A more pronounced revival of the economy in 2022 will depend on geopolitical developments, the availability and prices of energy and basic commodities, and possibly also on the speed of the transition to renewable energy sources.

Even after the pandemic, Belgium can count on high savings of the population, which can keep household consumption at a stable level.

Industrial production fell in March 2022 after its growth that lasted from December 2020. GDP should return to pre-crisis levels in 2022 and continue to grow at a slower pace.

As a result of the pandemic, there was a further increase in the public debt, a significant reduction of which is not expected in the years 2021-2025.

Certain government obligations (such as loan guarantees) may increase the debt burden, and the cost of servicing that debt may also increase as a result of inflation.

The corporate income tax burden remained at 25%. For companies owned more than 50% by individuals or with low taxable profits, this amount can be reduced to 20%. (Further details on the tax system and variations in the VAT rate are given in section 2.4.)

Banking system

Banking system

Belgium is very liberalized and open.

In addition to the central bank, the Banque Nationale de Belgique (NBB), the Belgian banking system consists of a large number of private banks and savings banks, often capital-linked to the insurance sector.

The four most important – Fortis Banque, ING, KBC Bank and Belfius (formerly Dexia Bank) occupy more than 2/3 share in the sector.

A total of 85 banks (in 2021) operating in Belgium were 80% owned by foreign capital, 20% had a majority Belgian owner.

The banking crisis in Belgium between 2008 and 2011 affected several large banks. The subject of rescue by the state was not only Fortis bank, but also Dexia, KBC and insurance company Ethias.

In the second half of 2011, the state had to completely take over the Belgian part of this group (Dexia Bank Belgique) under state control as part of the rescue of Dexia bank. The immediate steps that followed meant the removal of toxic assets to the so-called bad banks and the renaming of the bank to Belfius.

As a result of the pandemic, banks are reducing their costs, among other things, by massively canceling their branches and reducing their number to an absolute minimum.

5 strongest banks:

  • Fortis BNP Paribas – a subsidiary of the French Paribas Fortis, until now had the most branches of banks operating in Belgium;
  • KBC – the most valuable bank in Belgium in 2020 – was voted “bank of the year 2020” as well as the most innovative bank (according to its response to the pandemic and the quality of online service provision);
  • ING Belgium – a subsidiary of the Dutch ING Group, provides services mainly for identifying clients, including insurance and asset management;
  • Belfius Bank and Insurance – originally Belgian Dexia, now under state control. It focuses on financing investments at the local government level;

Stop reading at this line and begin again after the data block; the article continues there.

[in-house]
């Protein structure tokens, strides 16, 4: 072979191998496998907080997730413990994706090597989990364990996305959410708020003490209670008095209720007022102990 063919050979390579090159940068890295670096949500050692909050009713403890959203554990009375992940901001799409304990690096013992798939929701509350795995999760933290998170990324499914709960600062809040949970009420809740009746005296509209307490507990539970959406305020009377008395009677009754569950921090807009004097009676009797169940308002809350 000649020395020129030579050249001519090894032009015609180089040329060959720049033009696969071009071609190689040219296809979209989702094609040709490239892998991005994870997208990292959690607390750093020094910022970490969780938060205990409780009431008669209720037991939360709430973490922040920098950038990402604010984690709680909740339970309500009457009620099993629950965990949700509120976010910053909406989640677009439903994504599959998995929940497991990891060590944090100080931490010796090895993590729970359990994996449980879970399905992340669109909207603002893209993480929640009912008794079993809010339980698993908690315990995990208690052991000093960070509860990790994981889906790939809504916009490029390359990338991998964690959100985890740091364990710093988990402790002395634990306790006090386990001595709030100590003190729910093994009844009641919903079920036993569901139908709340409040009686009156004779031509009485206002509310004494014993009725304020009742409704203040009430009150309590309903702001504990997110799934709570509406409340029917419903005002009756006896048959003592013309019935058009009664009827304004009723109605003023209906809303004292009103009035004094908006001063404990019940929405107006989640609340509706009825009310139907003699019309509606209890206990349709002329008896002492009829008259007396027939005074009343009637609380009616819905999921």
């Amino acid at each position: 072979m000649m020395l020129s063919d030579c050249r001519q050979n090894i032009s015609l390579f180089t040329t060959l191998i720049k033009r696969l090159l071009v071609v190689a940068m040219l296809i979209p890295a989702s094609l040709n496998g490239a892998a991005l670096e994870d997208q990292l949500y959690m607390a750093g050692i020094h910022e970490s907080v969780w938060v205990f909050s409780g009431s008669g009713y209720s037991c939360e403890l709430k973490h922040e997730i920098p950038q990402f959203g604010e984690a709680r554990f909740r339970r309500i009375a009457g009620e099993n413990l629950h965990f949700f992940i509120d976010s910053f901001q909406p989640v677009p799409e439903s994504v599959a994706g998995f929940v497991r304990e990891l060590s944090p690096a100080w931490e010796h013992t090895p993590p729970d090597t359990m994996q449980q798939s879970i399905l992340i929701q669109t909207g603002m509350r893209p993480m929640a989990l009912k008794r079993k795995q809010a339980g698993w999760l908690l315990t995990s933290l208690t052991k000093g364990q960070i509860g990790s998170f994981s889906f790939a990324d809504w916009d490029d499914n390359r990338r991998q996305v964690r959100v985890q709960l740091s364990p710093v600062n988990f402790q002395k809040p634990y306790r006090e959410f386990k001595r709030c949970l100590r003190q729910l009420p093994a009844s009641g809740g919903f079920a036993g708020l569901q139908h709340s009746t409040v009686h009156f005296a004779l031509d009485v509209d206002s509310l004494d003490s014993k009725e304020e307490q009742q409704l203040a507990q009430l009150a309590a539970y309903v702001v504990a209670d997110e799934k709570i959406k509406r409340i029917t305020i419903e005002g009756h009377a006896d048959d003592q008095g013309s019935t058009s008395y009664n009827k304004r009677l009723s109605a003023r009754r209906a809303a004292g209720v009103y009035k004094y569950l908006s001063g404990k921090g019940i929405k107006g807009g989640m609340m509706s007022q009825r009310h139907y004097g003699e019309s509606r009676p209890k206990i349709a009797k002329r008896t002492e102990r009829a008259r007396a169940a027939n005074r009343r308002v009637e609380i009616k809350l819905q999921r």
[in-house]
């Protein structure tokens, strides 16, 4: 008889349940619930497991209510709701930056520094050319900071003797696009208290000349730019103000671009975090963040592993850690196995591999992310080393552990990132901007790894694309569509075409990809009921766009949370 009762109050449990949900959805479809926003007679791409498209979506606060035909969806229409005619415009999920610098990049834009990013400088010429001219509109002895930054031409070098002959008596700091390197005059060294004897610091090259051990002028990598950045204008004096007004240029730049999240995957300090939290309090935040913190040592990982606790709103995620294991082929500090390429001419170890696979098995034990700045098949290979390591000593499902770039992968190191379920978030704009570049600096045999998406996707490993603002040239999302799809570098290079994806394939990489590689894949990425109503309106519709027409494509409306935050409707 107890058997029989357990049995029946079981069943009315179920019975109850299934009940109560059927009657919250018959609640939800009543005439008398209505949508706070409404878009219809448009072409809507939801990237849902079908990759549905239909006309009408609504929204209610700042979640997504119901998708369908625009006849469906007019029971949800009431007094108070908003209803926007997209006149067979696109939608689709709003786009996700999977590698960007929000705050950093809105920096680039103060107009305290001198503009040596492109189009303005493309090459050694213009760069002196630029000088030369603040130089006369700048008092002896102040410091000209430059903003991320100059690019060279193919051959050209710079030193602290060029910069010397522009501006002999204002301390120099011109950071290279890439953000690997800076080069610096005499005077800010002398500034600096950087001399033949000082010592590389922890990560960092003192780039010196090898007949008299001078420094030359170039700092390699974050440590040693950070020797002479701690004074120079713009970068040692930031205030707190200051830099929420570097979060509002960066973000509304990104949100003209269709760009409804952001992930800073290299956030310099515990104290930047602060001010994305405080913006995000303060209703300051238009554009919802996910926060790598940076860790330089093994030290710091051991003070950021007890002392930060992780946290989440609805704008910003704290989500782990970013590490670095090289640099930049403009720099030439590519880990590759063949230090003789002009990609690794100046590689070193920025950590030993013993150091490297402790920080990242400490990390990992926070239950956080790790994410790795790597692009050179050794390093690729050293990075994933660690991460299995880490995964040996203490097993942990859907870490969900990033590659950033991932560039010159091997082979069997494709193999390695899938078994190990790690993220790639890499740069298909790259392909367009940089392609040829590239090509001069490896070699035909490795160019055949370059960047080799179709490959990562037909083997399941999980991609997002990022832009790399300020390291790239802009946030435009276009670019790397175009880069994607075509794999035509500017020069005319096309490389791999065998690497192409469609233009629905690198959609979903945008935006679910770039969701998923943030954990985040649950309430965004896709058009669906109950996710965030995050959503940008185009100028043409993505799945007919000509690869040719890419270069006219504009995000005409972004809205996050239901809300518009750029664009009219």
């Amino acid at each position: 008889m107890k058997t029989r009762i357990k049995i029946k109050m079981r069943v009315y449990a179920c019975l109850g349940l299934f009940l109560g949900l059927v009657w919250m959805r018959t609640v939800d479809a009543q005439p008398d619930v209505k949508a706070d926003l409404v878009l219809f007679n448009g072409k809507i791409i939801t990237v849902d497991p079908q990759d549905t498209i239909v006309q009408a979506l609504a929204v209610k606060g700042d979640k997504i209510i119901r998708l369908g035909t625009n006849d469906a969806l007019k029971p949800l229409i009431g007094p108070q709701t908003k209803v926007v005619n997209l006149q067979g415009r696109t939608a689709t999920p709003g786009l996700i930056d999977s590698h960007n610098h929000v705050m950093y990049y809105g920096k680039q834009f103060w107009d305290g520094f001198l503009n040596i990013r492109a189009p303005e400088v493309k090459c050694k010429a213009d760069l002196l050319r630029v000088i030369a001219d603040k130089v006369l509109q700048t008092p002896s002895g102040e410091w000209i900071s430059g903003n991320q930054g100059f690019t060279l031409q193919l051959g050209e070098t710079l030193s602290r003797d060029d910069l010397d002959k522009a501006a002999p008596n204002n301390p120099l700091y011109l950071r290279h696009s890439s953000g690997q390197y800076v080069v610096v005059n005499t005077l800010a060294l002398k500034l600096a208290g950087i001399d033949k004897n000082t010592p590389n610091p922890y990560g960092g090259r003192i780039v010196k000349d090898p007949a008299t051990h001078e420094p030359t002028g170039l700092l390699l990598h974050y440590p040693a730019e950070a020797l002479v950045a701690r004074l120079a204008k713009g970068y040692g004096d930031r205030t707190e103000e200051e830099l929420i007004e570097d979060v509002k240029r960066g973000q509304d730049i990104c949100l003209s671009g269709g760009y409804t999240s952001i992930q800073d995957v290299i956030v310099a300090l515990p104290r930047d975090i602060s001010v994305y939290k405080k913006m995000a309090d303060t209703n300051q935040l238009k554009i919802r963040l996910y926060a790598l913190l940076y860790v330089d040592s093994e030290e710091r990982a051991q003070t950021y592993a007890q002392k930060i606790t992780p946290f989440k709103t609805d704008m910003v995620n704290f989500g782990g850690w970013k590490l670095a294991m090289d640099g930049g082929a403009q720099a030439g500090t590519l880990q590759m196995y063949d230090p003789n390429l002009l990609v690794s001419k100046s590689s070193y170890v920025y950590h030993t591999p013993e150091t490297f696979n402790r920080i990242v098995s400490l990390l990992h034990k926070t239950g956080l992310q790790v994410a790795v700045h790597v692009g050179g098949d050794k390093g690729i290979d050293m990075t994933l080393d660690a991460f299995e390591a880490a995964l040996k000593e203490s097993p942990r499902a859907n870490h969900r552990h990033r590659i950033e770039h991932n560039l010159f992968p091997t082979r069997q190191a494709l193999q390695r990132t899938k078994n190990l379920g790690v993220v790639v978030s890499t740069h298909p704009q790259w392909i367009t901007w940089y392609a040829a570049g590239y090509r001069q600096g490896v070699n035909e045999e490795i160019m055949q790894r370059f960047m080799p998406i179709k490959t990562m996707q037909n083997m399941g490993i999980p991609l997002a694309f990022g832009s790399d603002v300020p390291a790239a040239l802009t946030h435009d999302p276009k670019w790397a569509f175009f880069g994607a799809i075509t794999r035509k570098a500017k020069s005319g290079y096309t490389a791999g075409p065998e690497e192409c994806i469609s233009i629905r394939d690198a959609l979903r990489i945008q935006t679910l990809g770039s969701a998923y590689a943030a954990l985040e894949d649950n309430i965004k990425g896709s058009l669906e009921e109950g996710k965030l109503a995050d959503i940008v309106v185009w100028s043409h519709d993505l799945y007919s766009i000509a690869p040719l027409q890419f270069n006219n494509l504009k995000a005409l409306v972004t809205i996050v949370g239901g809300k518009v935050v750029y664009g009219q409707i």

• Euroclear bank, a Belgian financial services company founded in 1968 as part of JP Morgan & Co.

Belgium is also characterized by a large number of smaller players in the banking sector specializing in asset management, investment banking, etc.

Tax system

Due to the four levels of government – ​​national (federal), regional, provincial and municipal – the Belgian tax system is considered very complicated.

Schematically, the Belgian tax system can be divided into 3 categories:

  • federal taxes (VAT, income taxes, excise, registration, inheritance, customs duties)
  • local taxes (environmental protection taxes, energy use taxes, income tax surcharge, etc.)
  • modified taxes (double taxation agreements)

Belgium is the country with the fifth highest tax burden on labor in the EU, with the maximum cumulative amount of personal income tax reaching 74.5% of wage costs.

Personal income tax for 2021:

  • 25% for persons with an annual income of up to 13,540 Euros
  • 40% for persons with an annual income of 13,440–23,900 Euros
  • 45% for persons with an annual income of EUR 23,720-41,360
  • 50% for persons with an annual income of EUR 41,360.

Corporate income tax in fiscal year 2022: 25% (down from 29% in 2020).

Companies owned more than 50% by individuals or with low taxable profits may have this amount reduced. The tax rate for businesses with a taxable income of up to 100,000 euros is 20%.

Companies must pay a surcharge of 6.75% on their final corporation tax bill after it is assessed by the authorities. Companies can avoid this charge by making sufficient tax payments in advance.

In 2020, the Constitutional Court abolished the “fair tax” for large companies, which was a special tax in the total amount of 5.15% (5% plus a crisis tax of 2%).


  • base rate 21%,
  • reduced rate of 12% (restaurants, coal, social housing, etc.), or 6% (medicines, staple foods, books, healthcare, sports, etc. sectors),
  • 0% (periodicals, recycled materials).

The government coalition plans to reform the tax system (its preparation will start in 2022. It should be in force from 2023). Among other things, it will be about favoring the use of renewable resources.

In May 2021, it was decided that from 2026 only electric company cars can be tax-advantaged.

Belgium Economy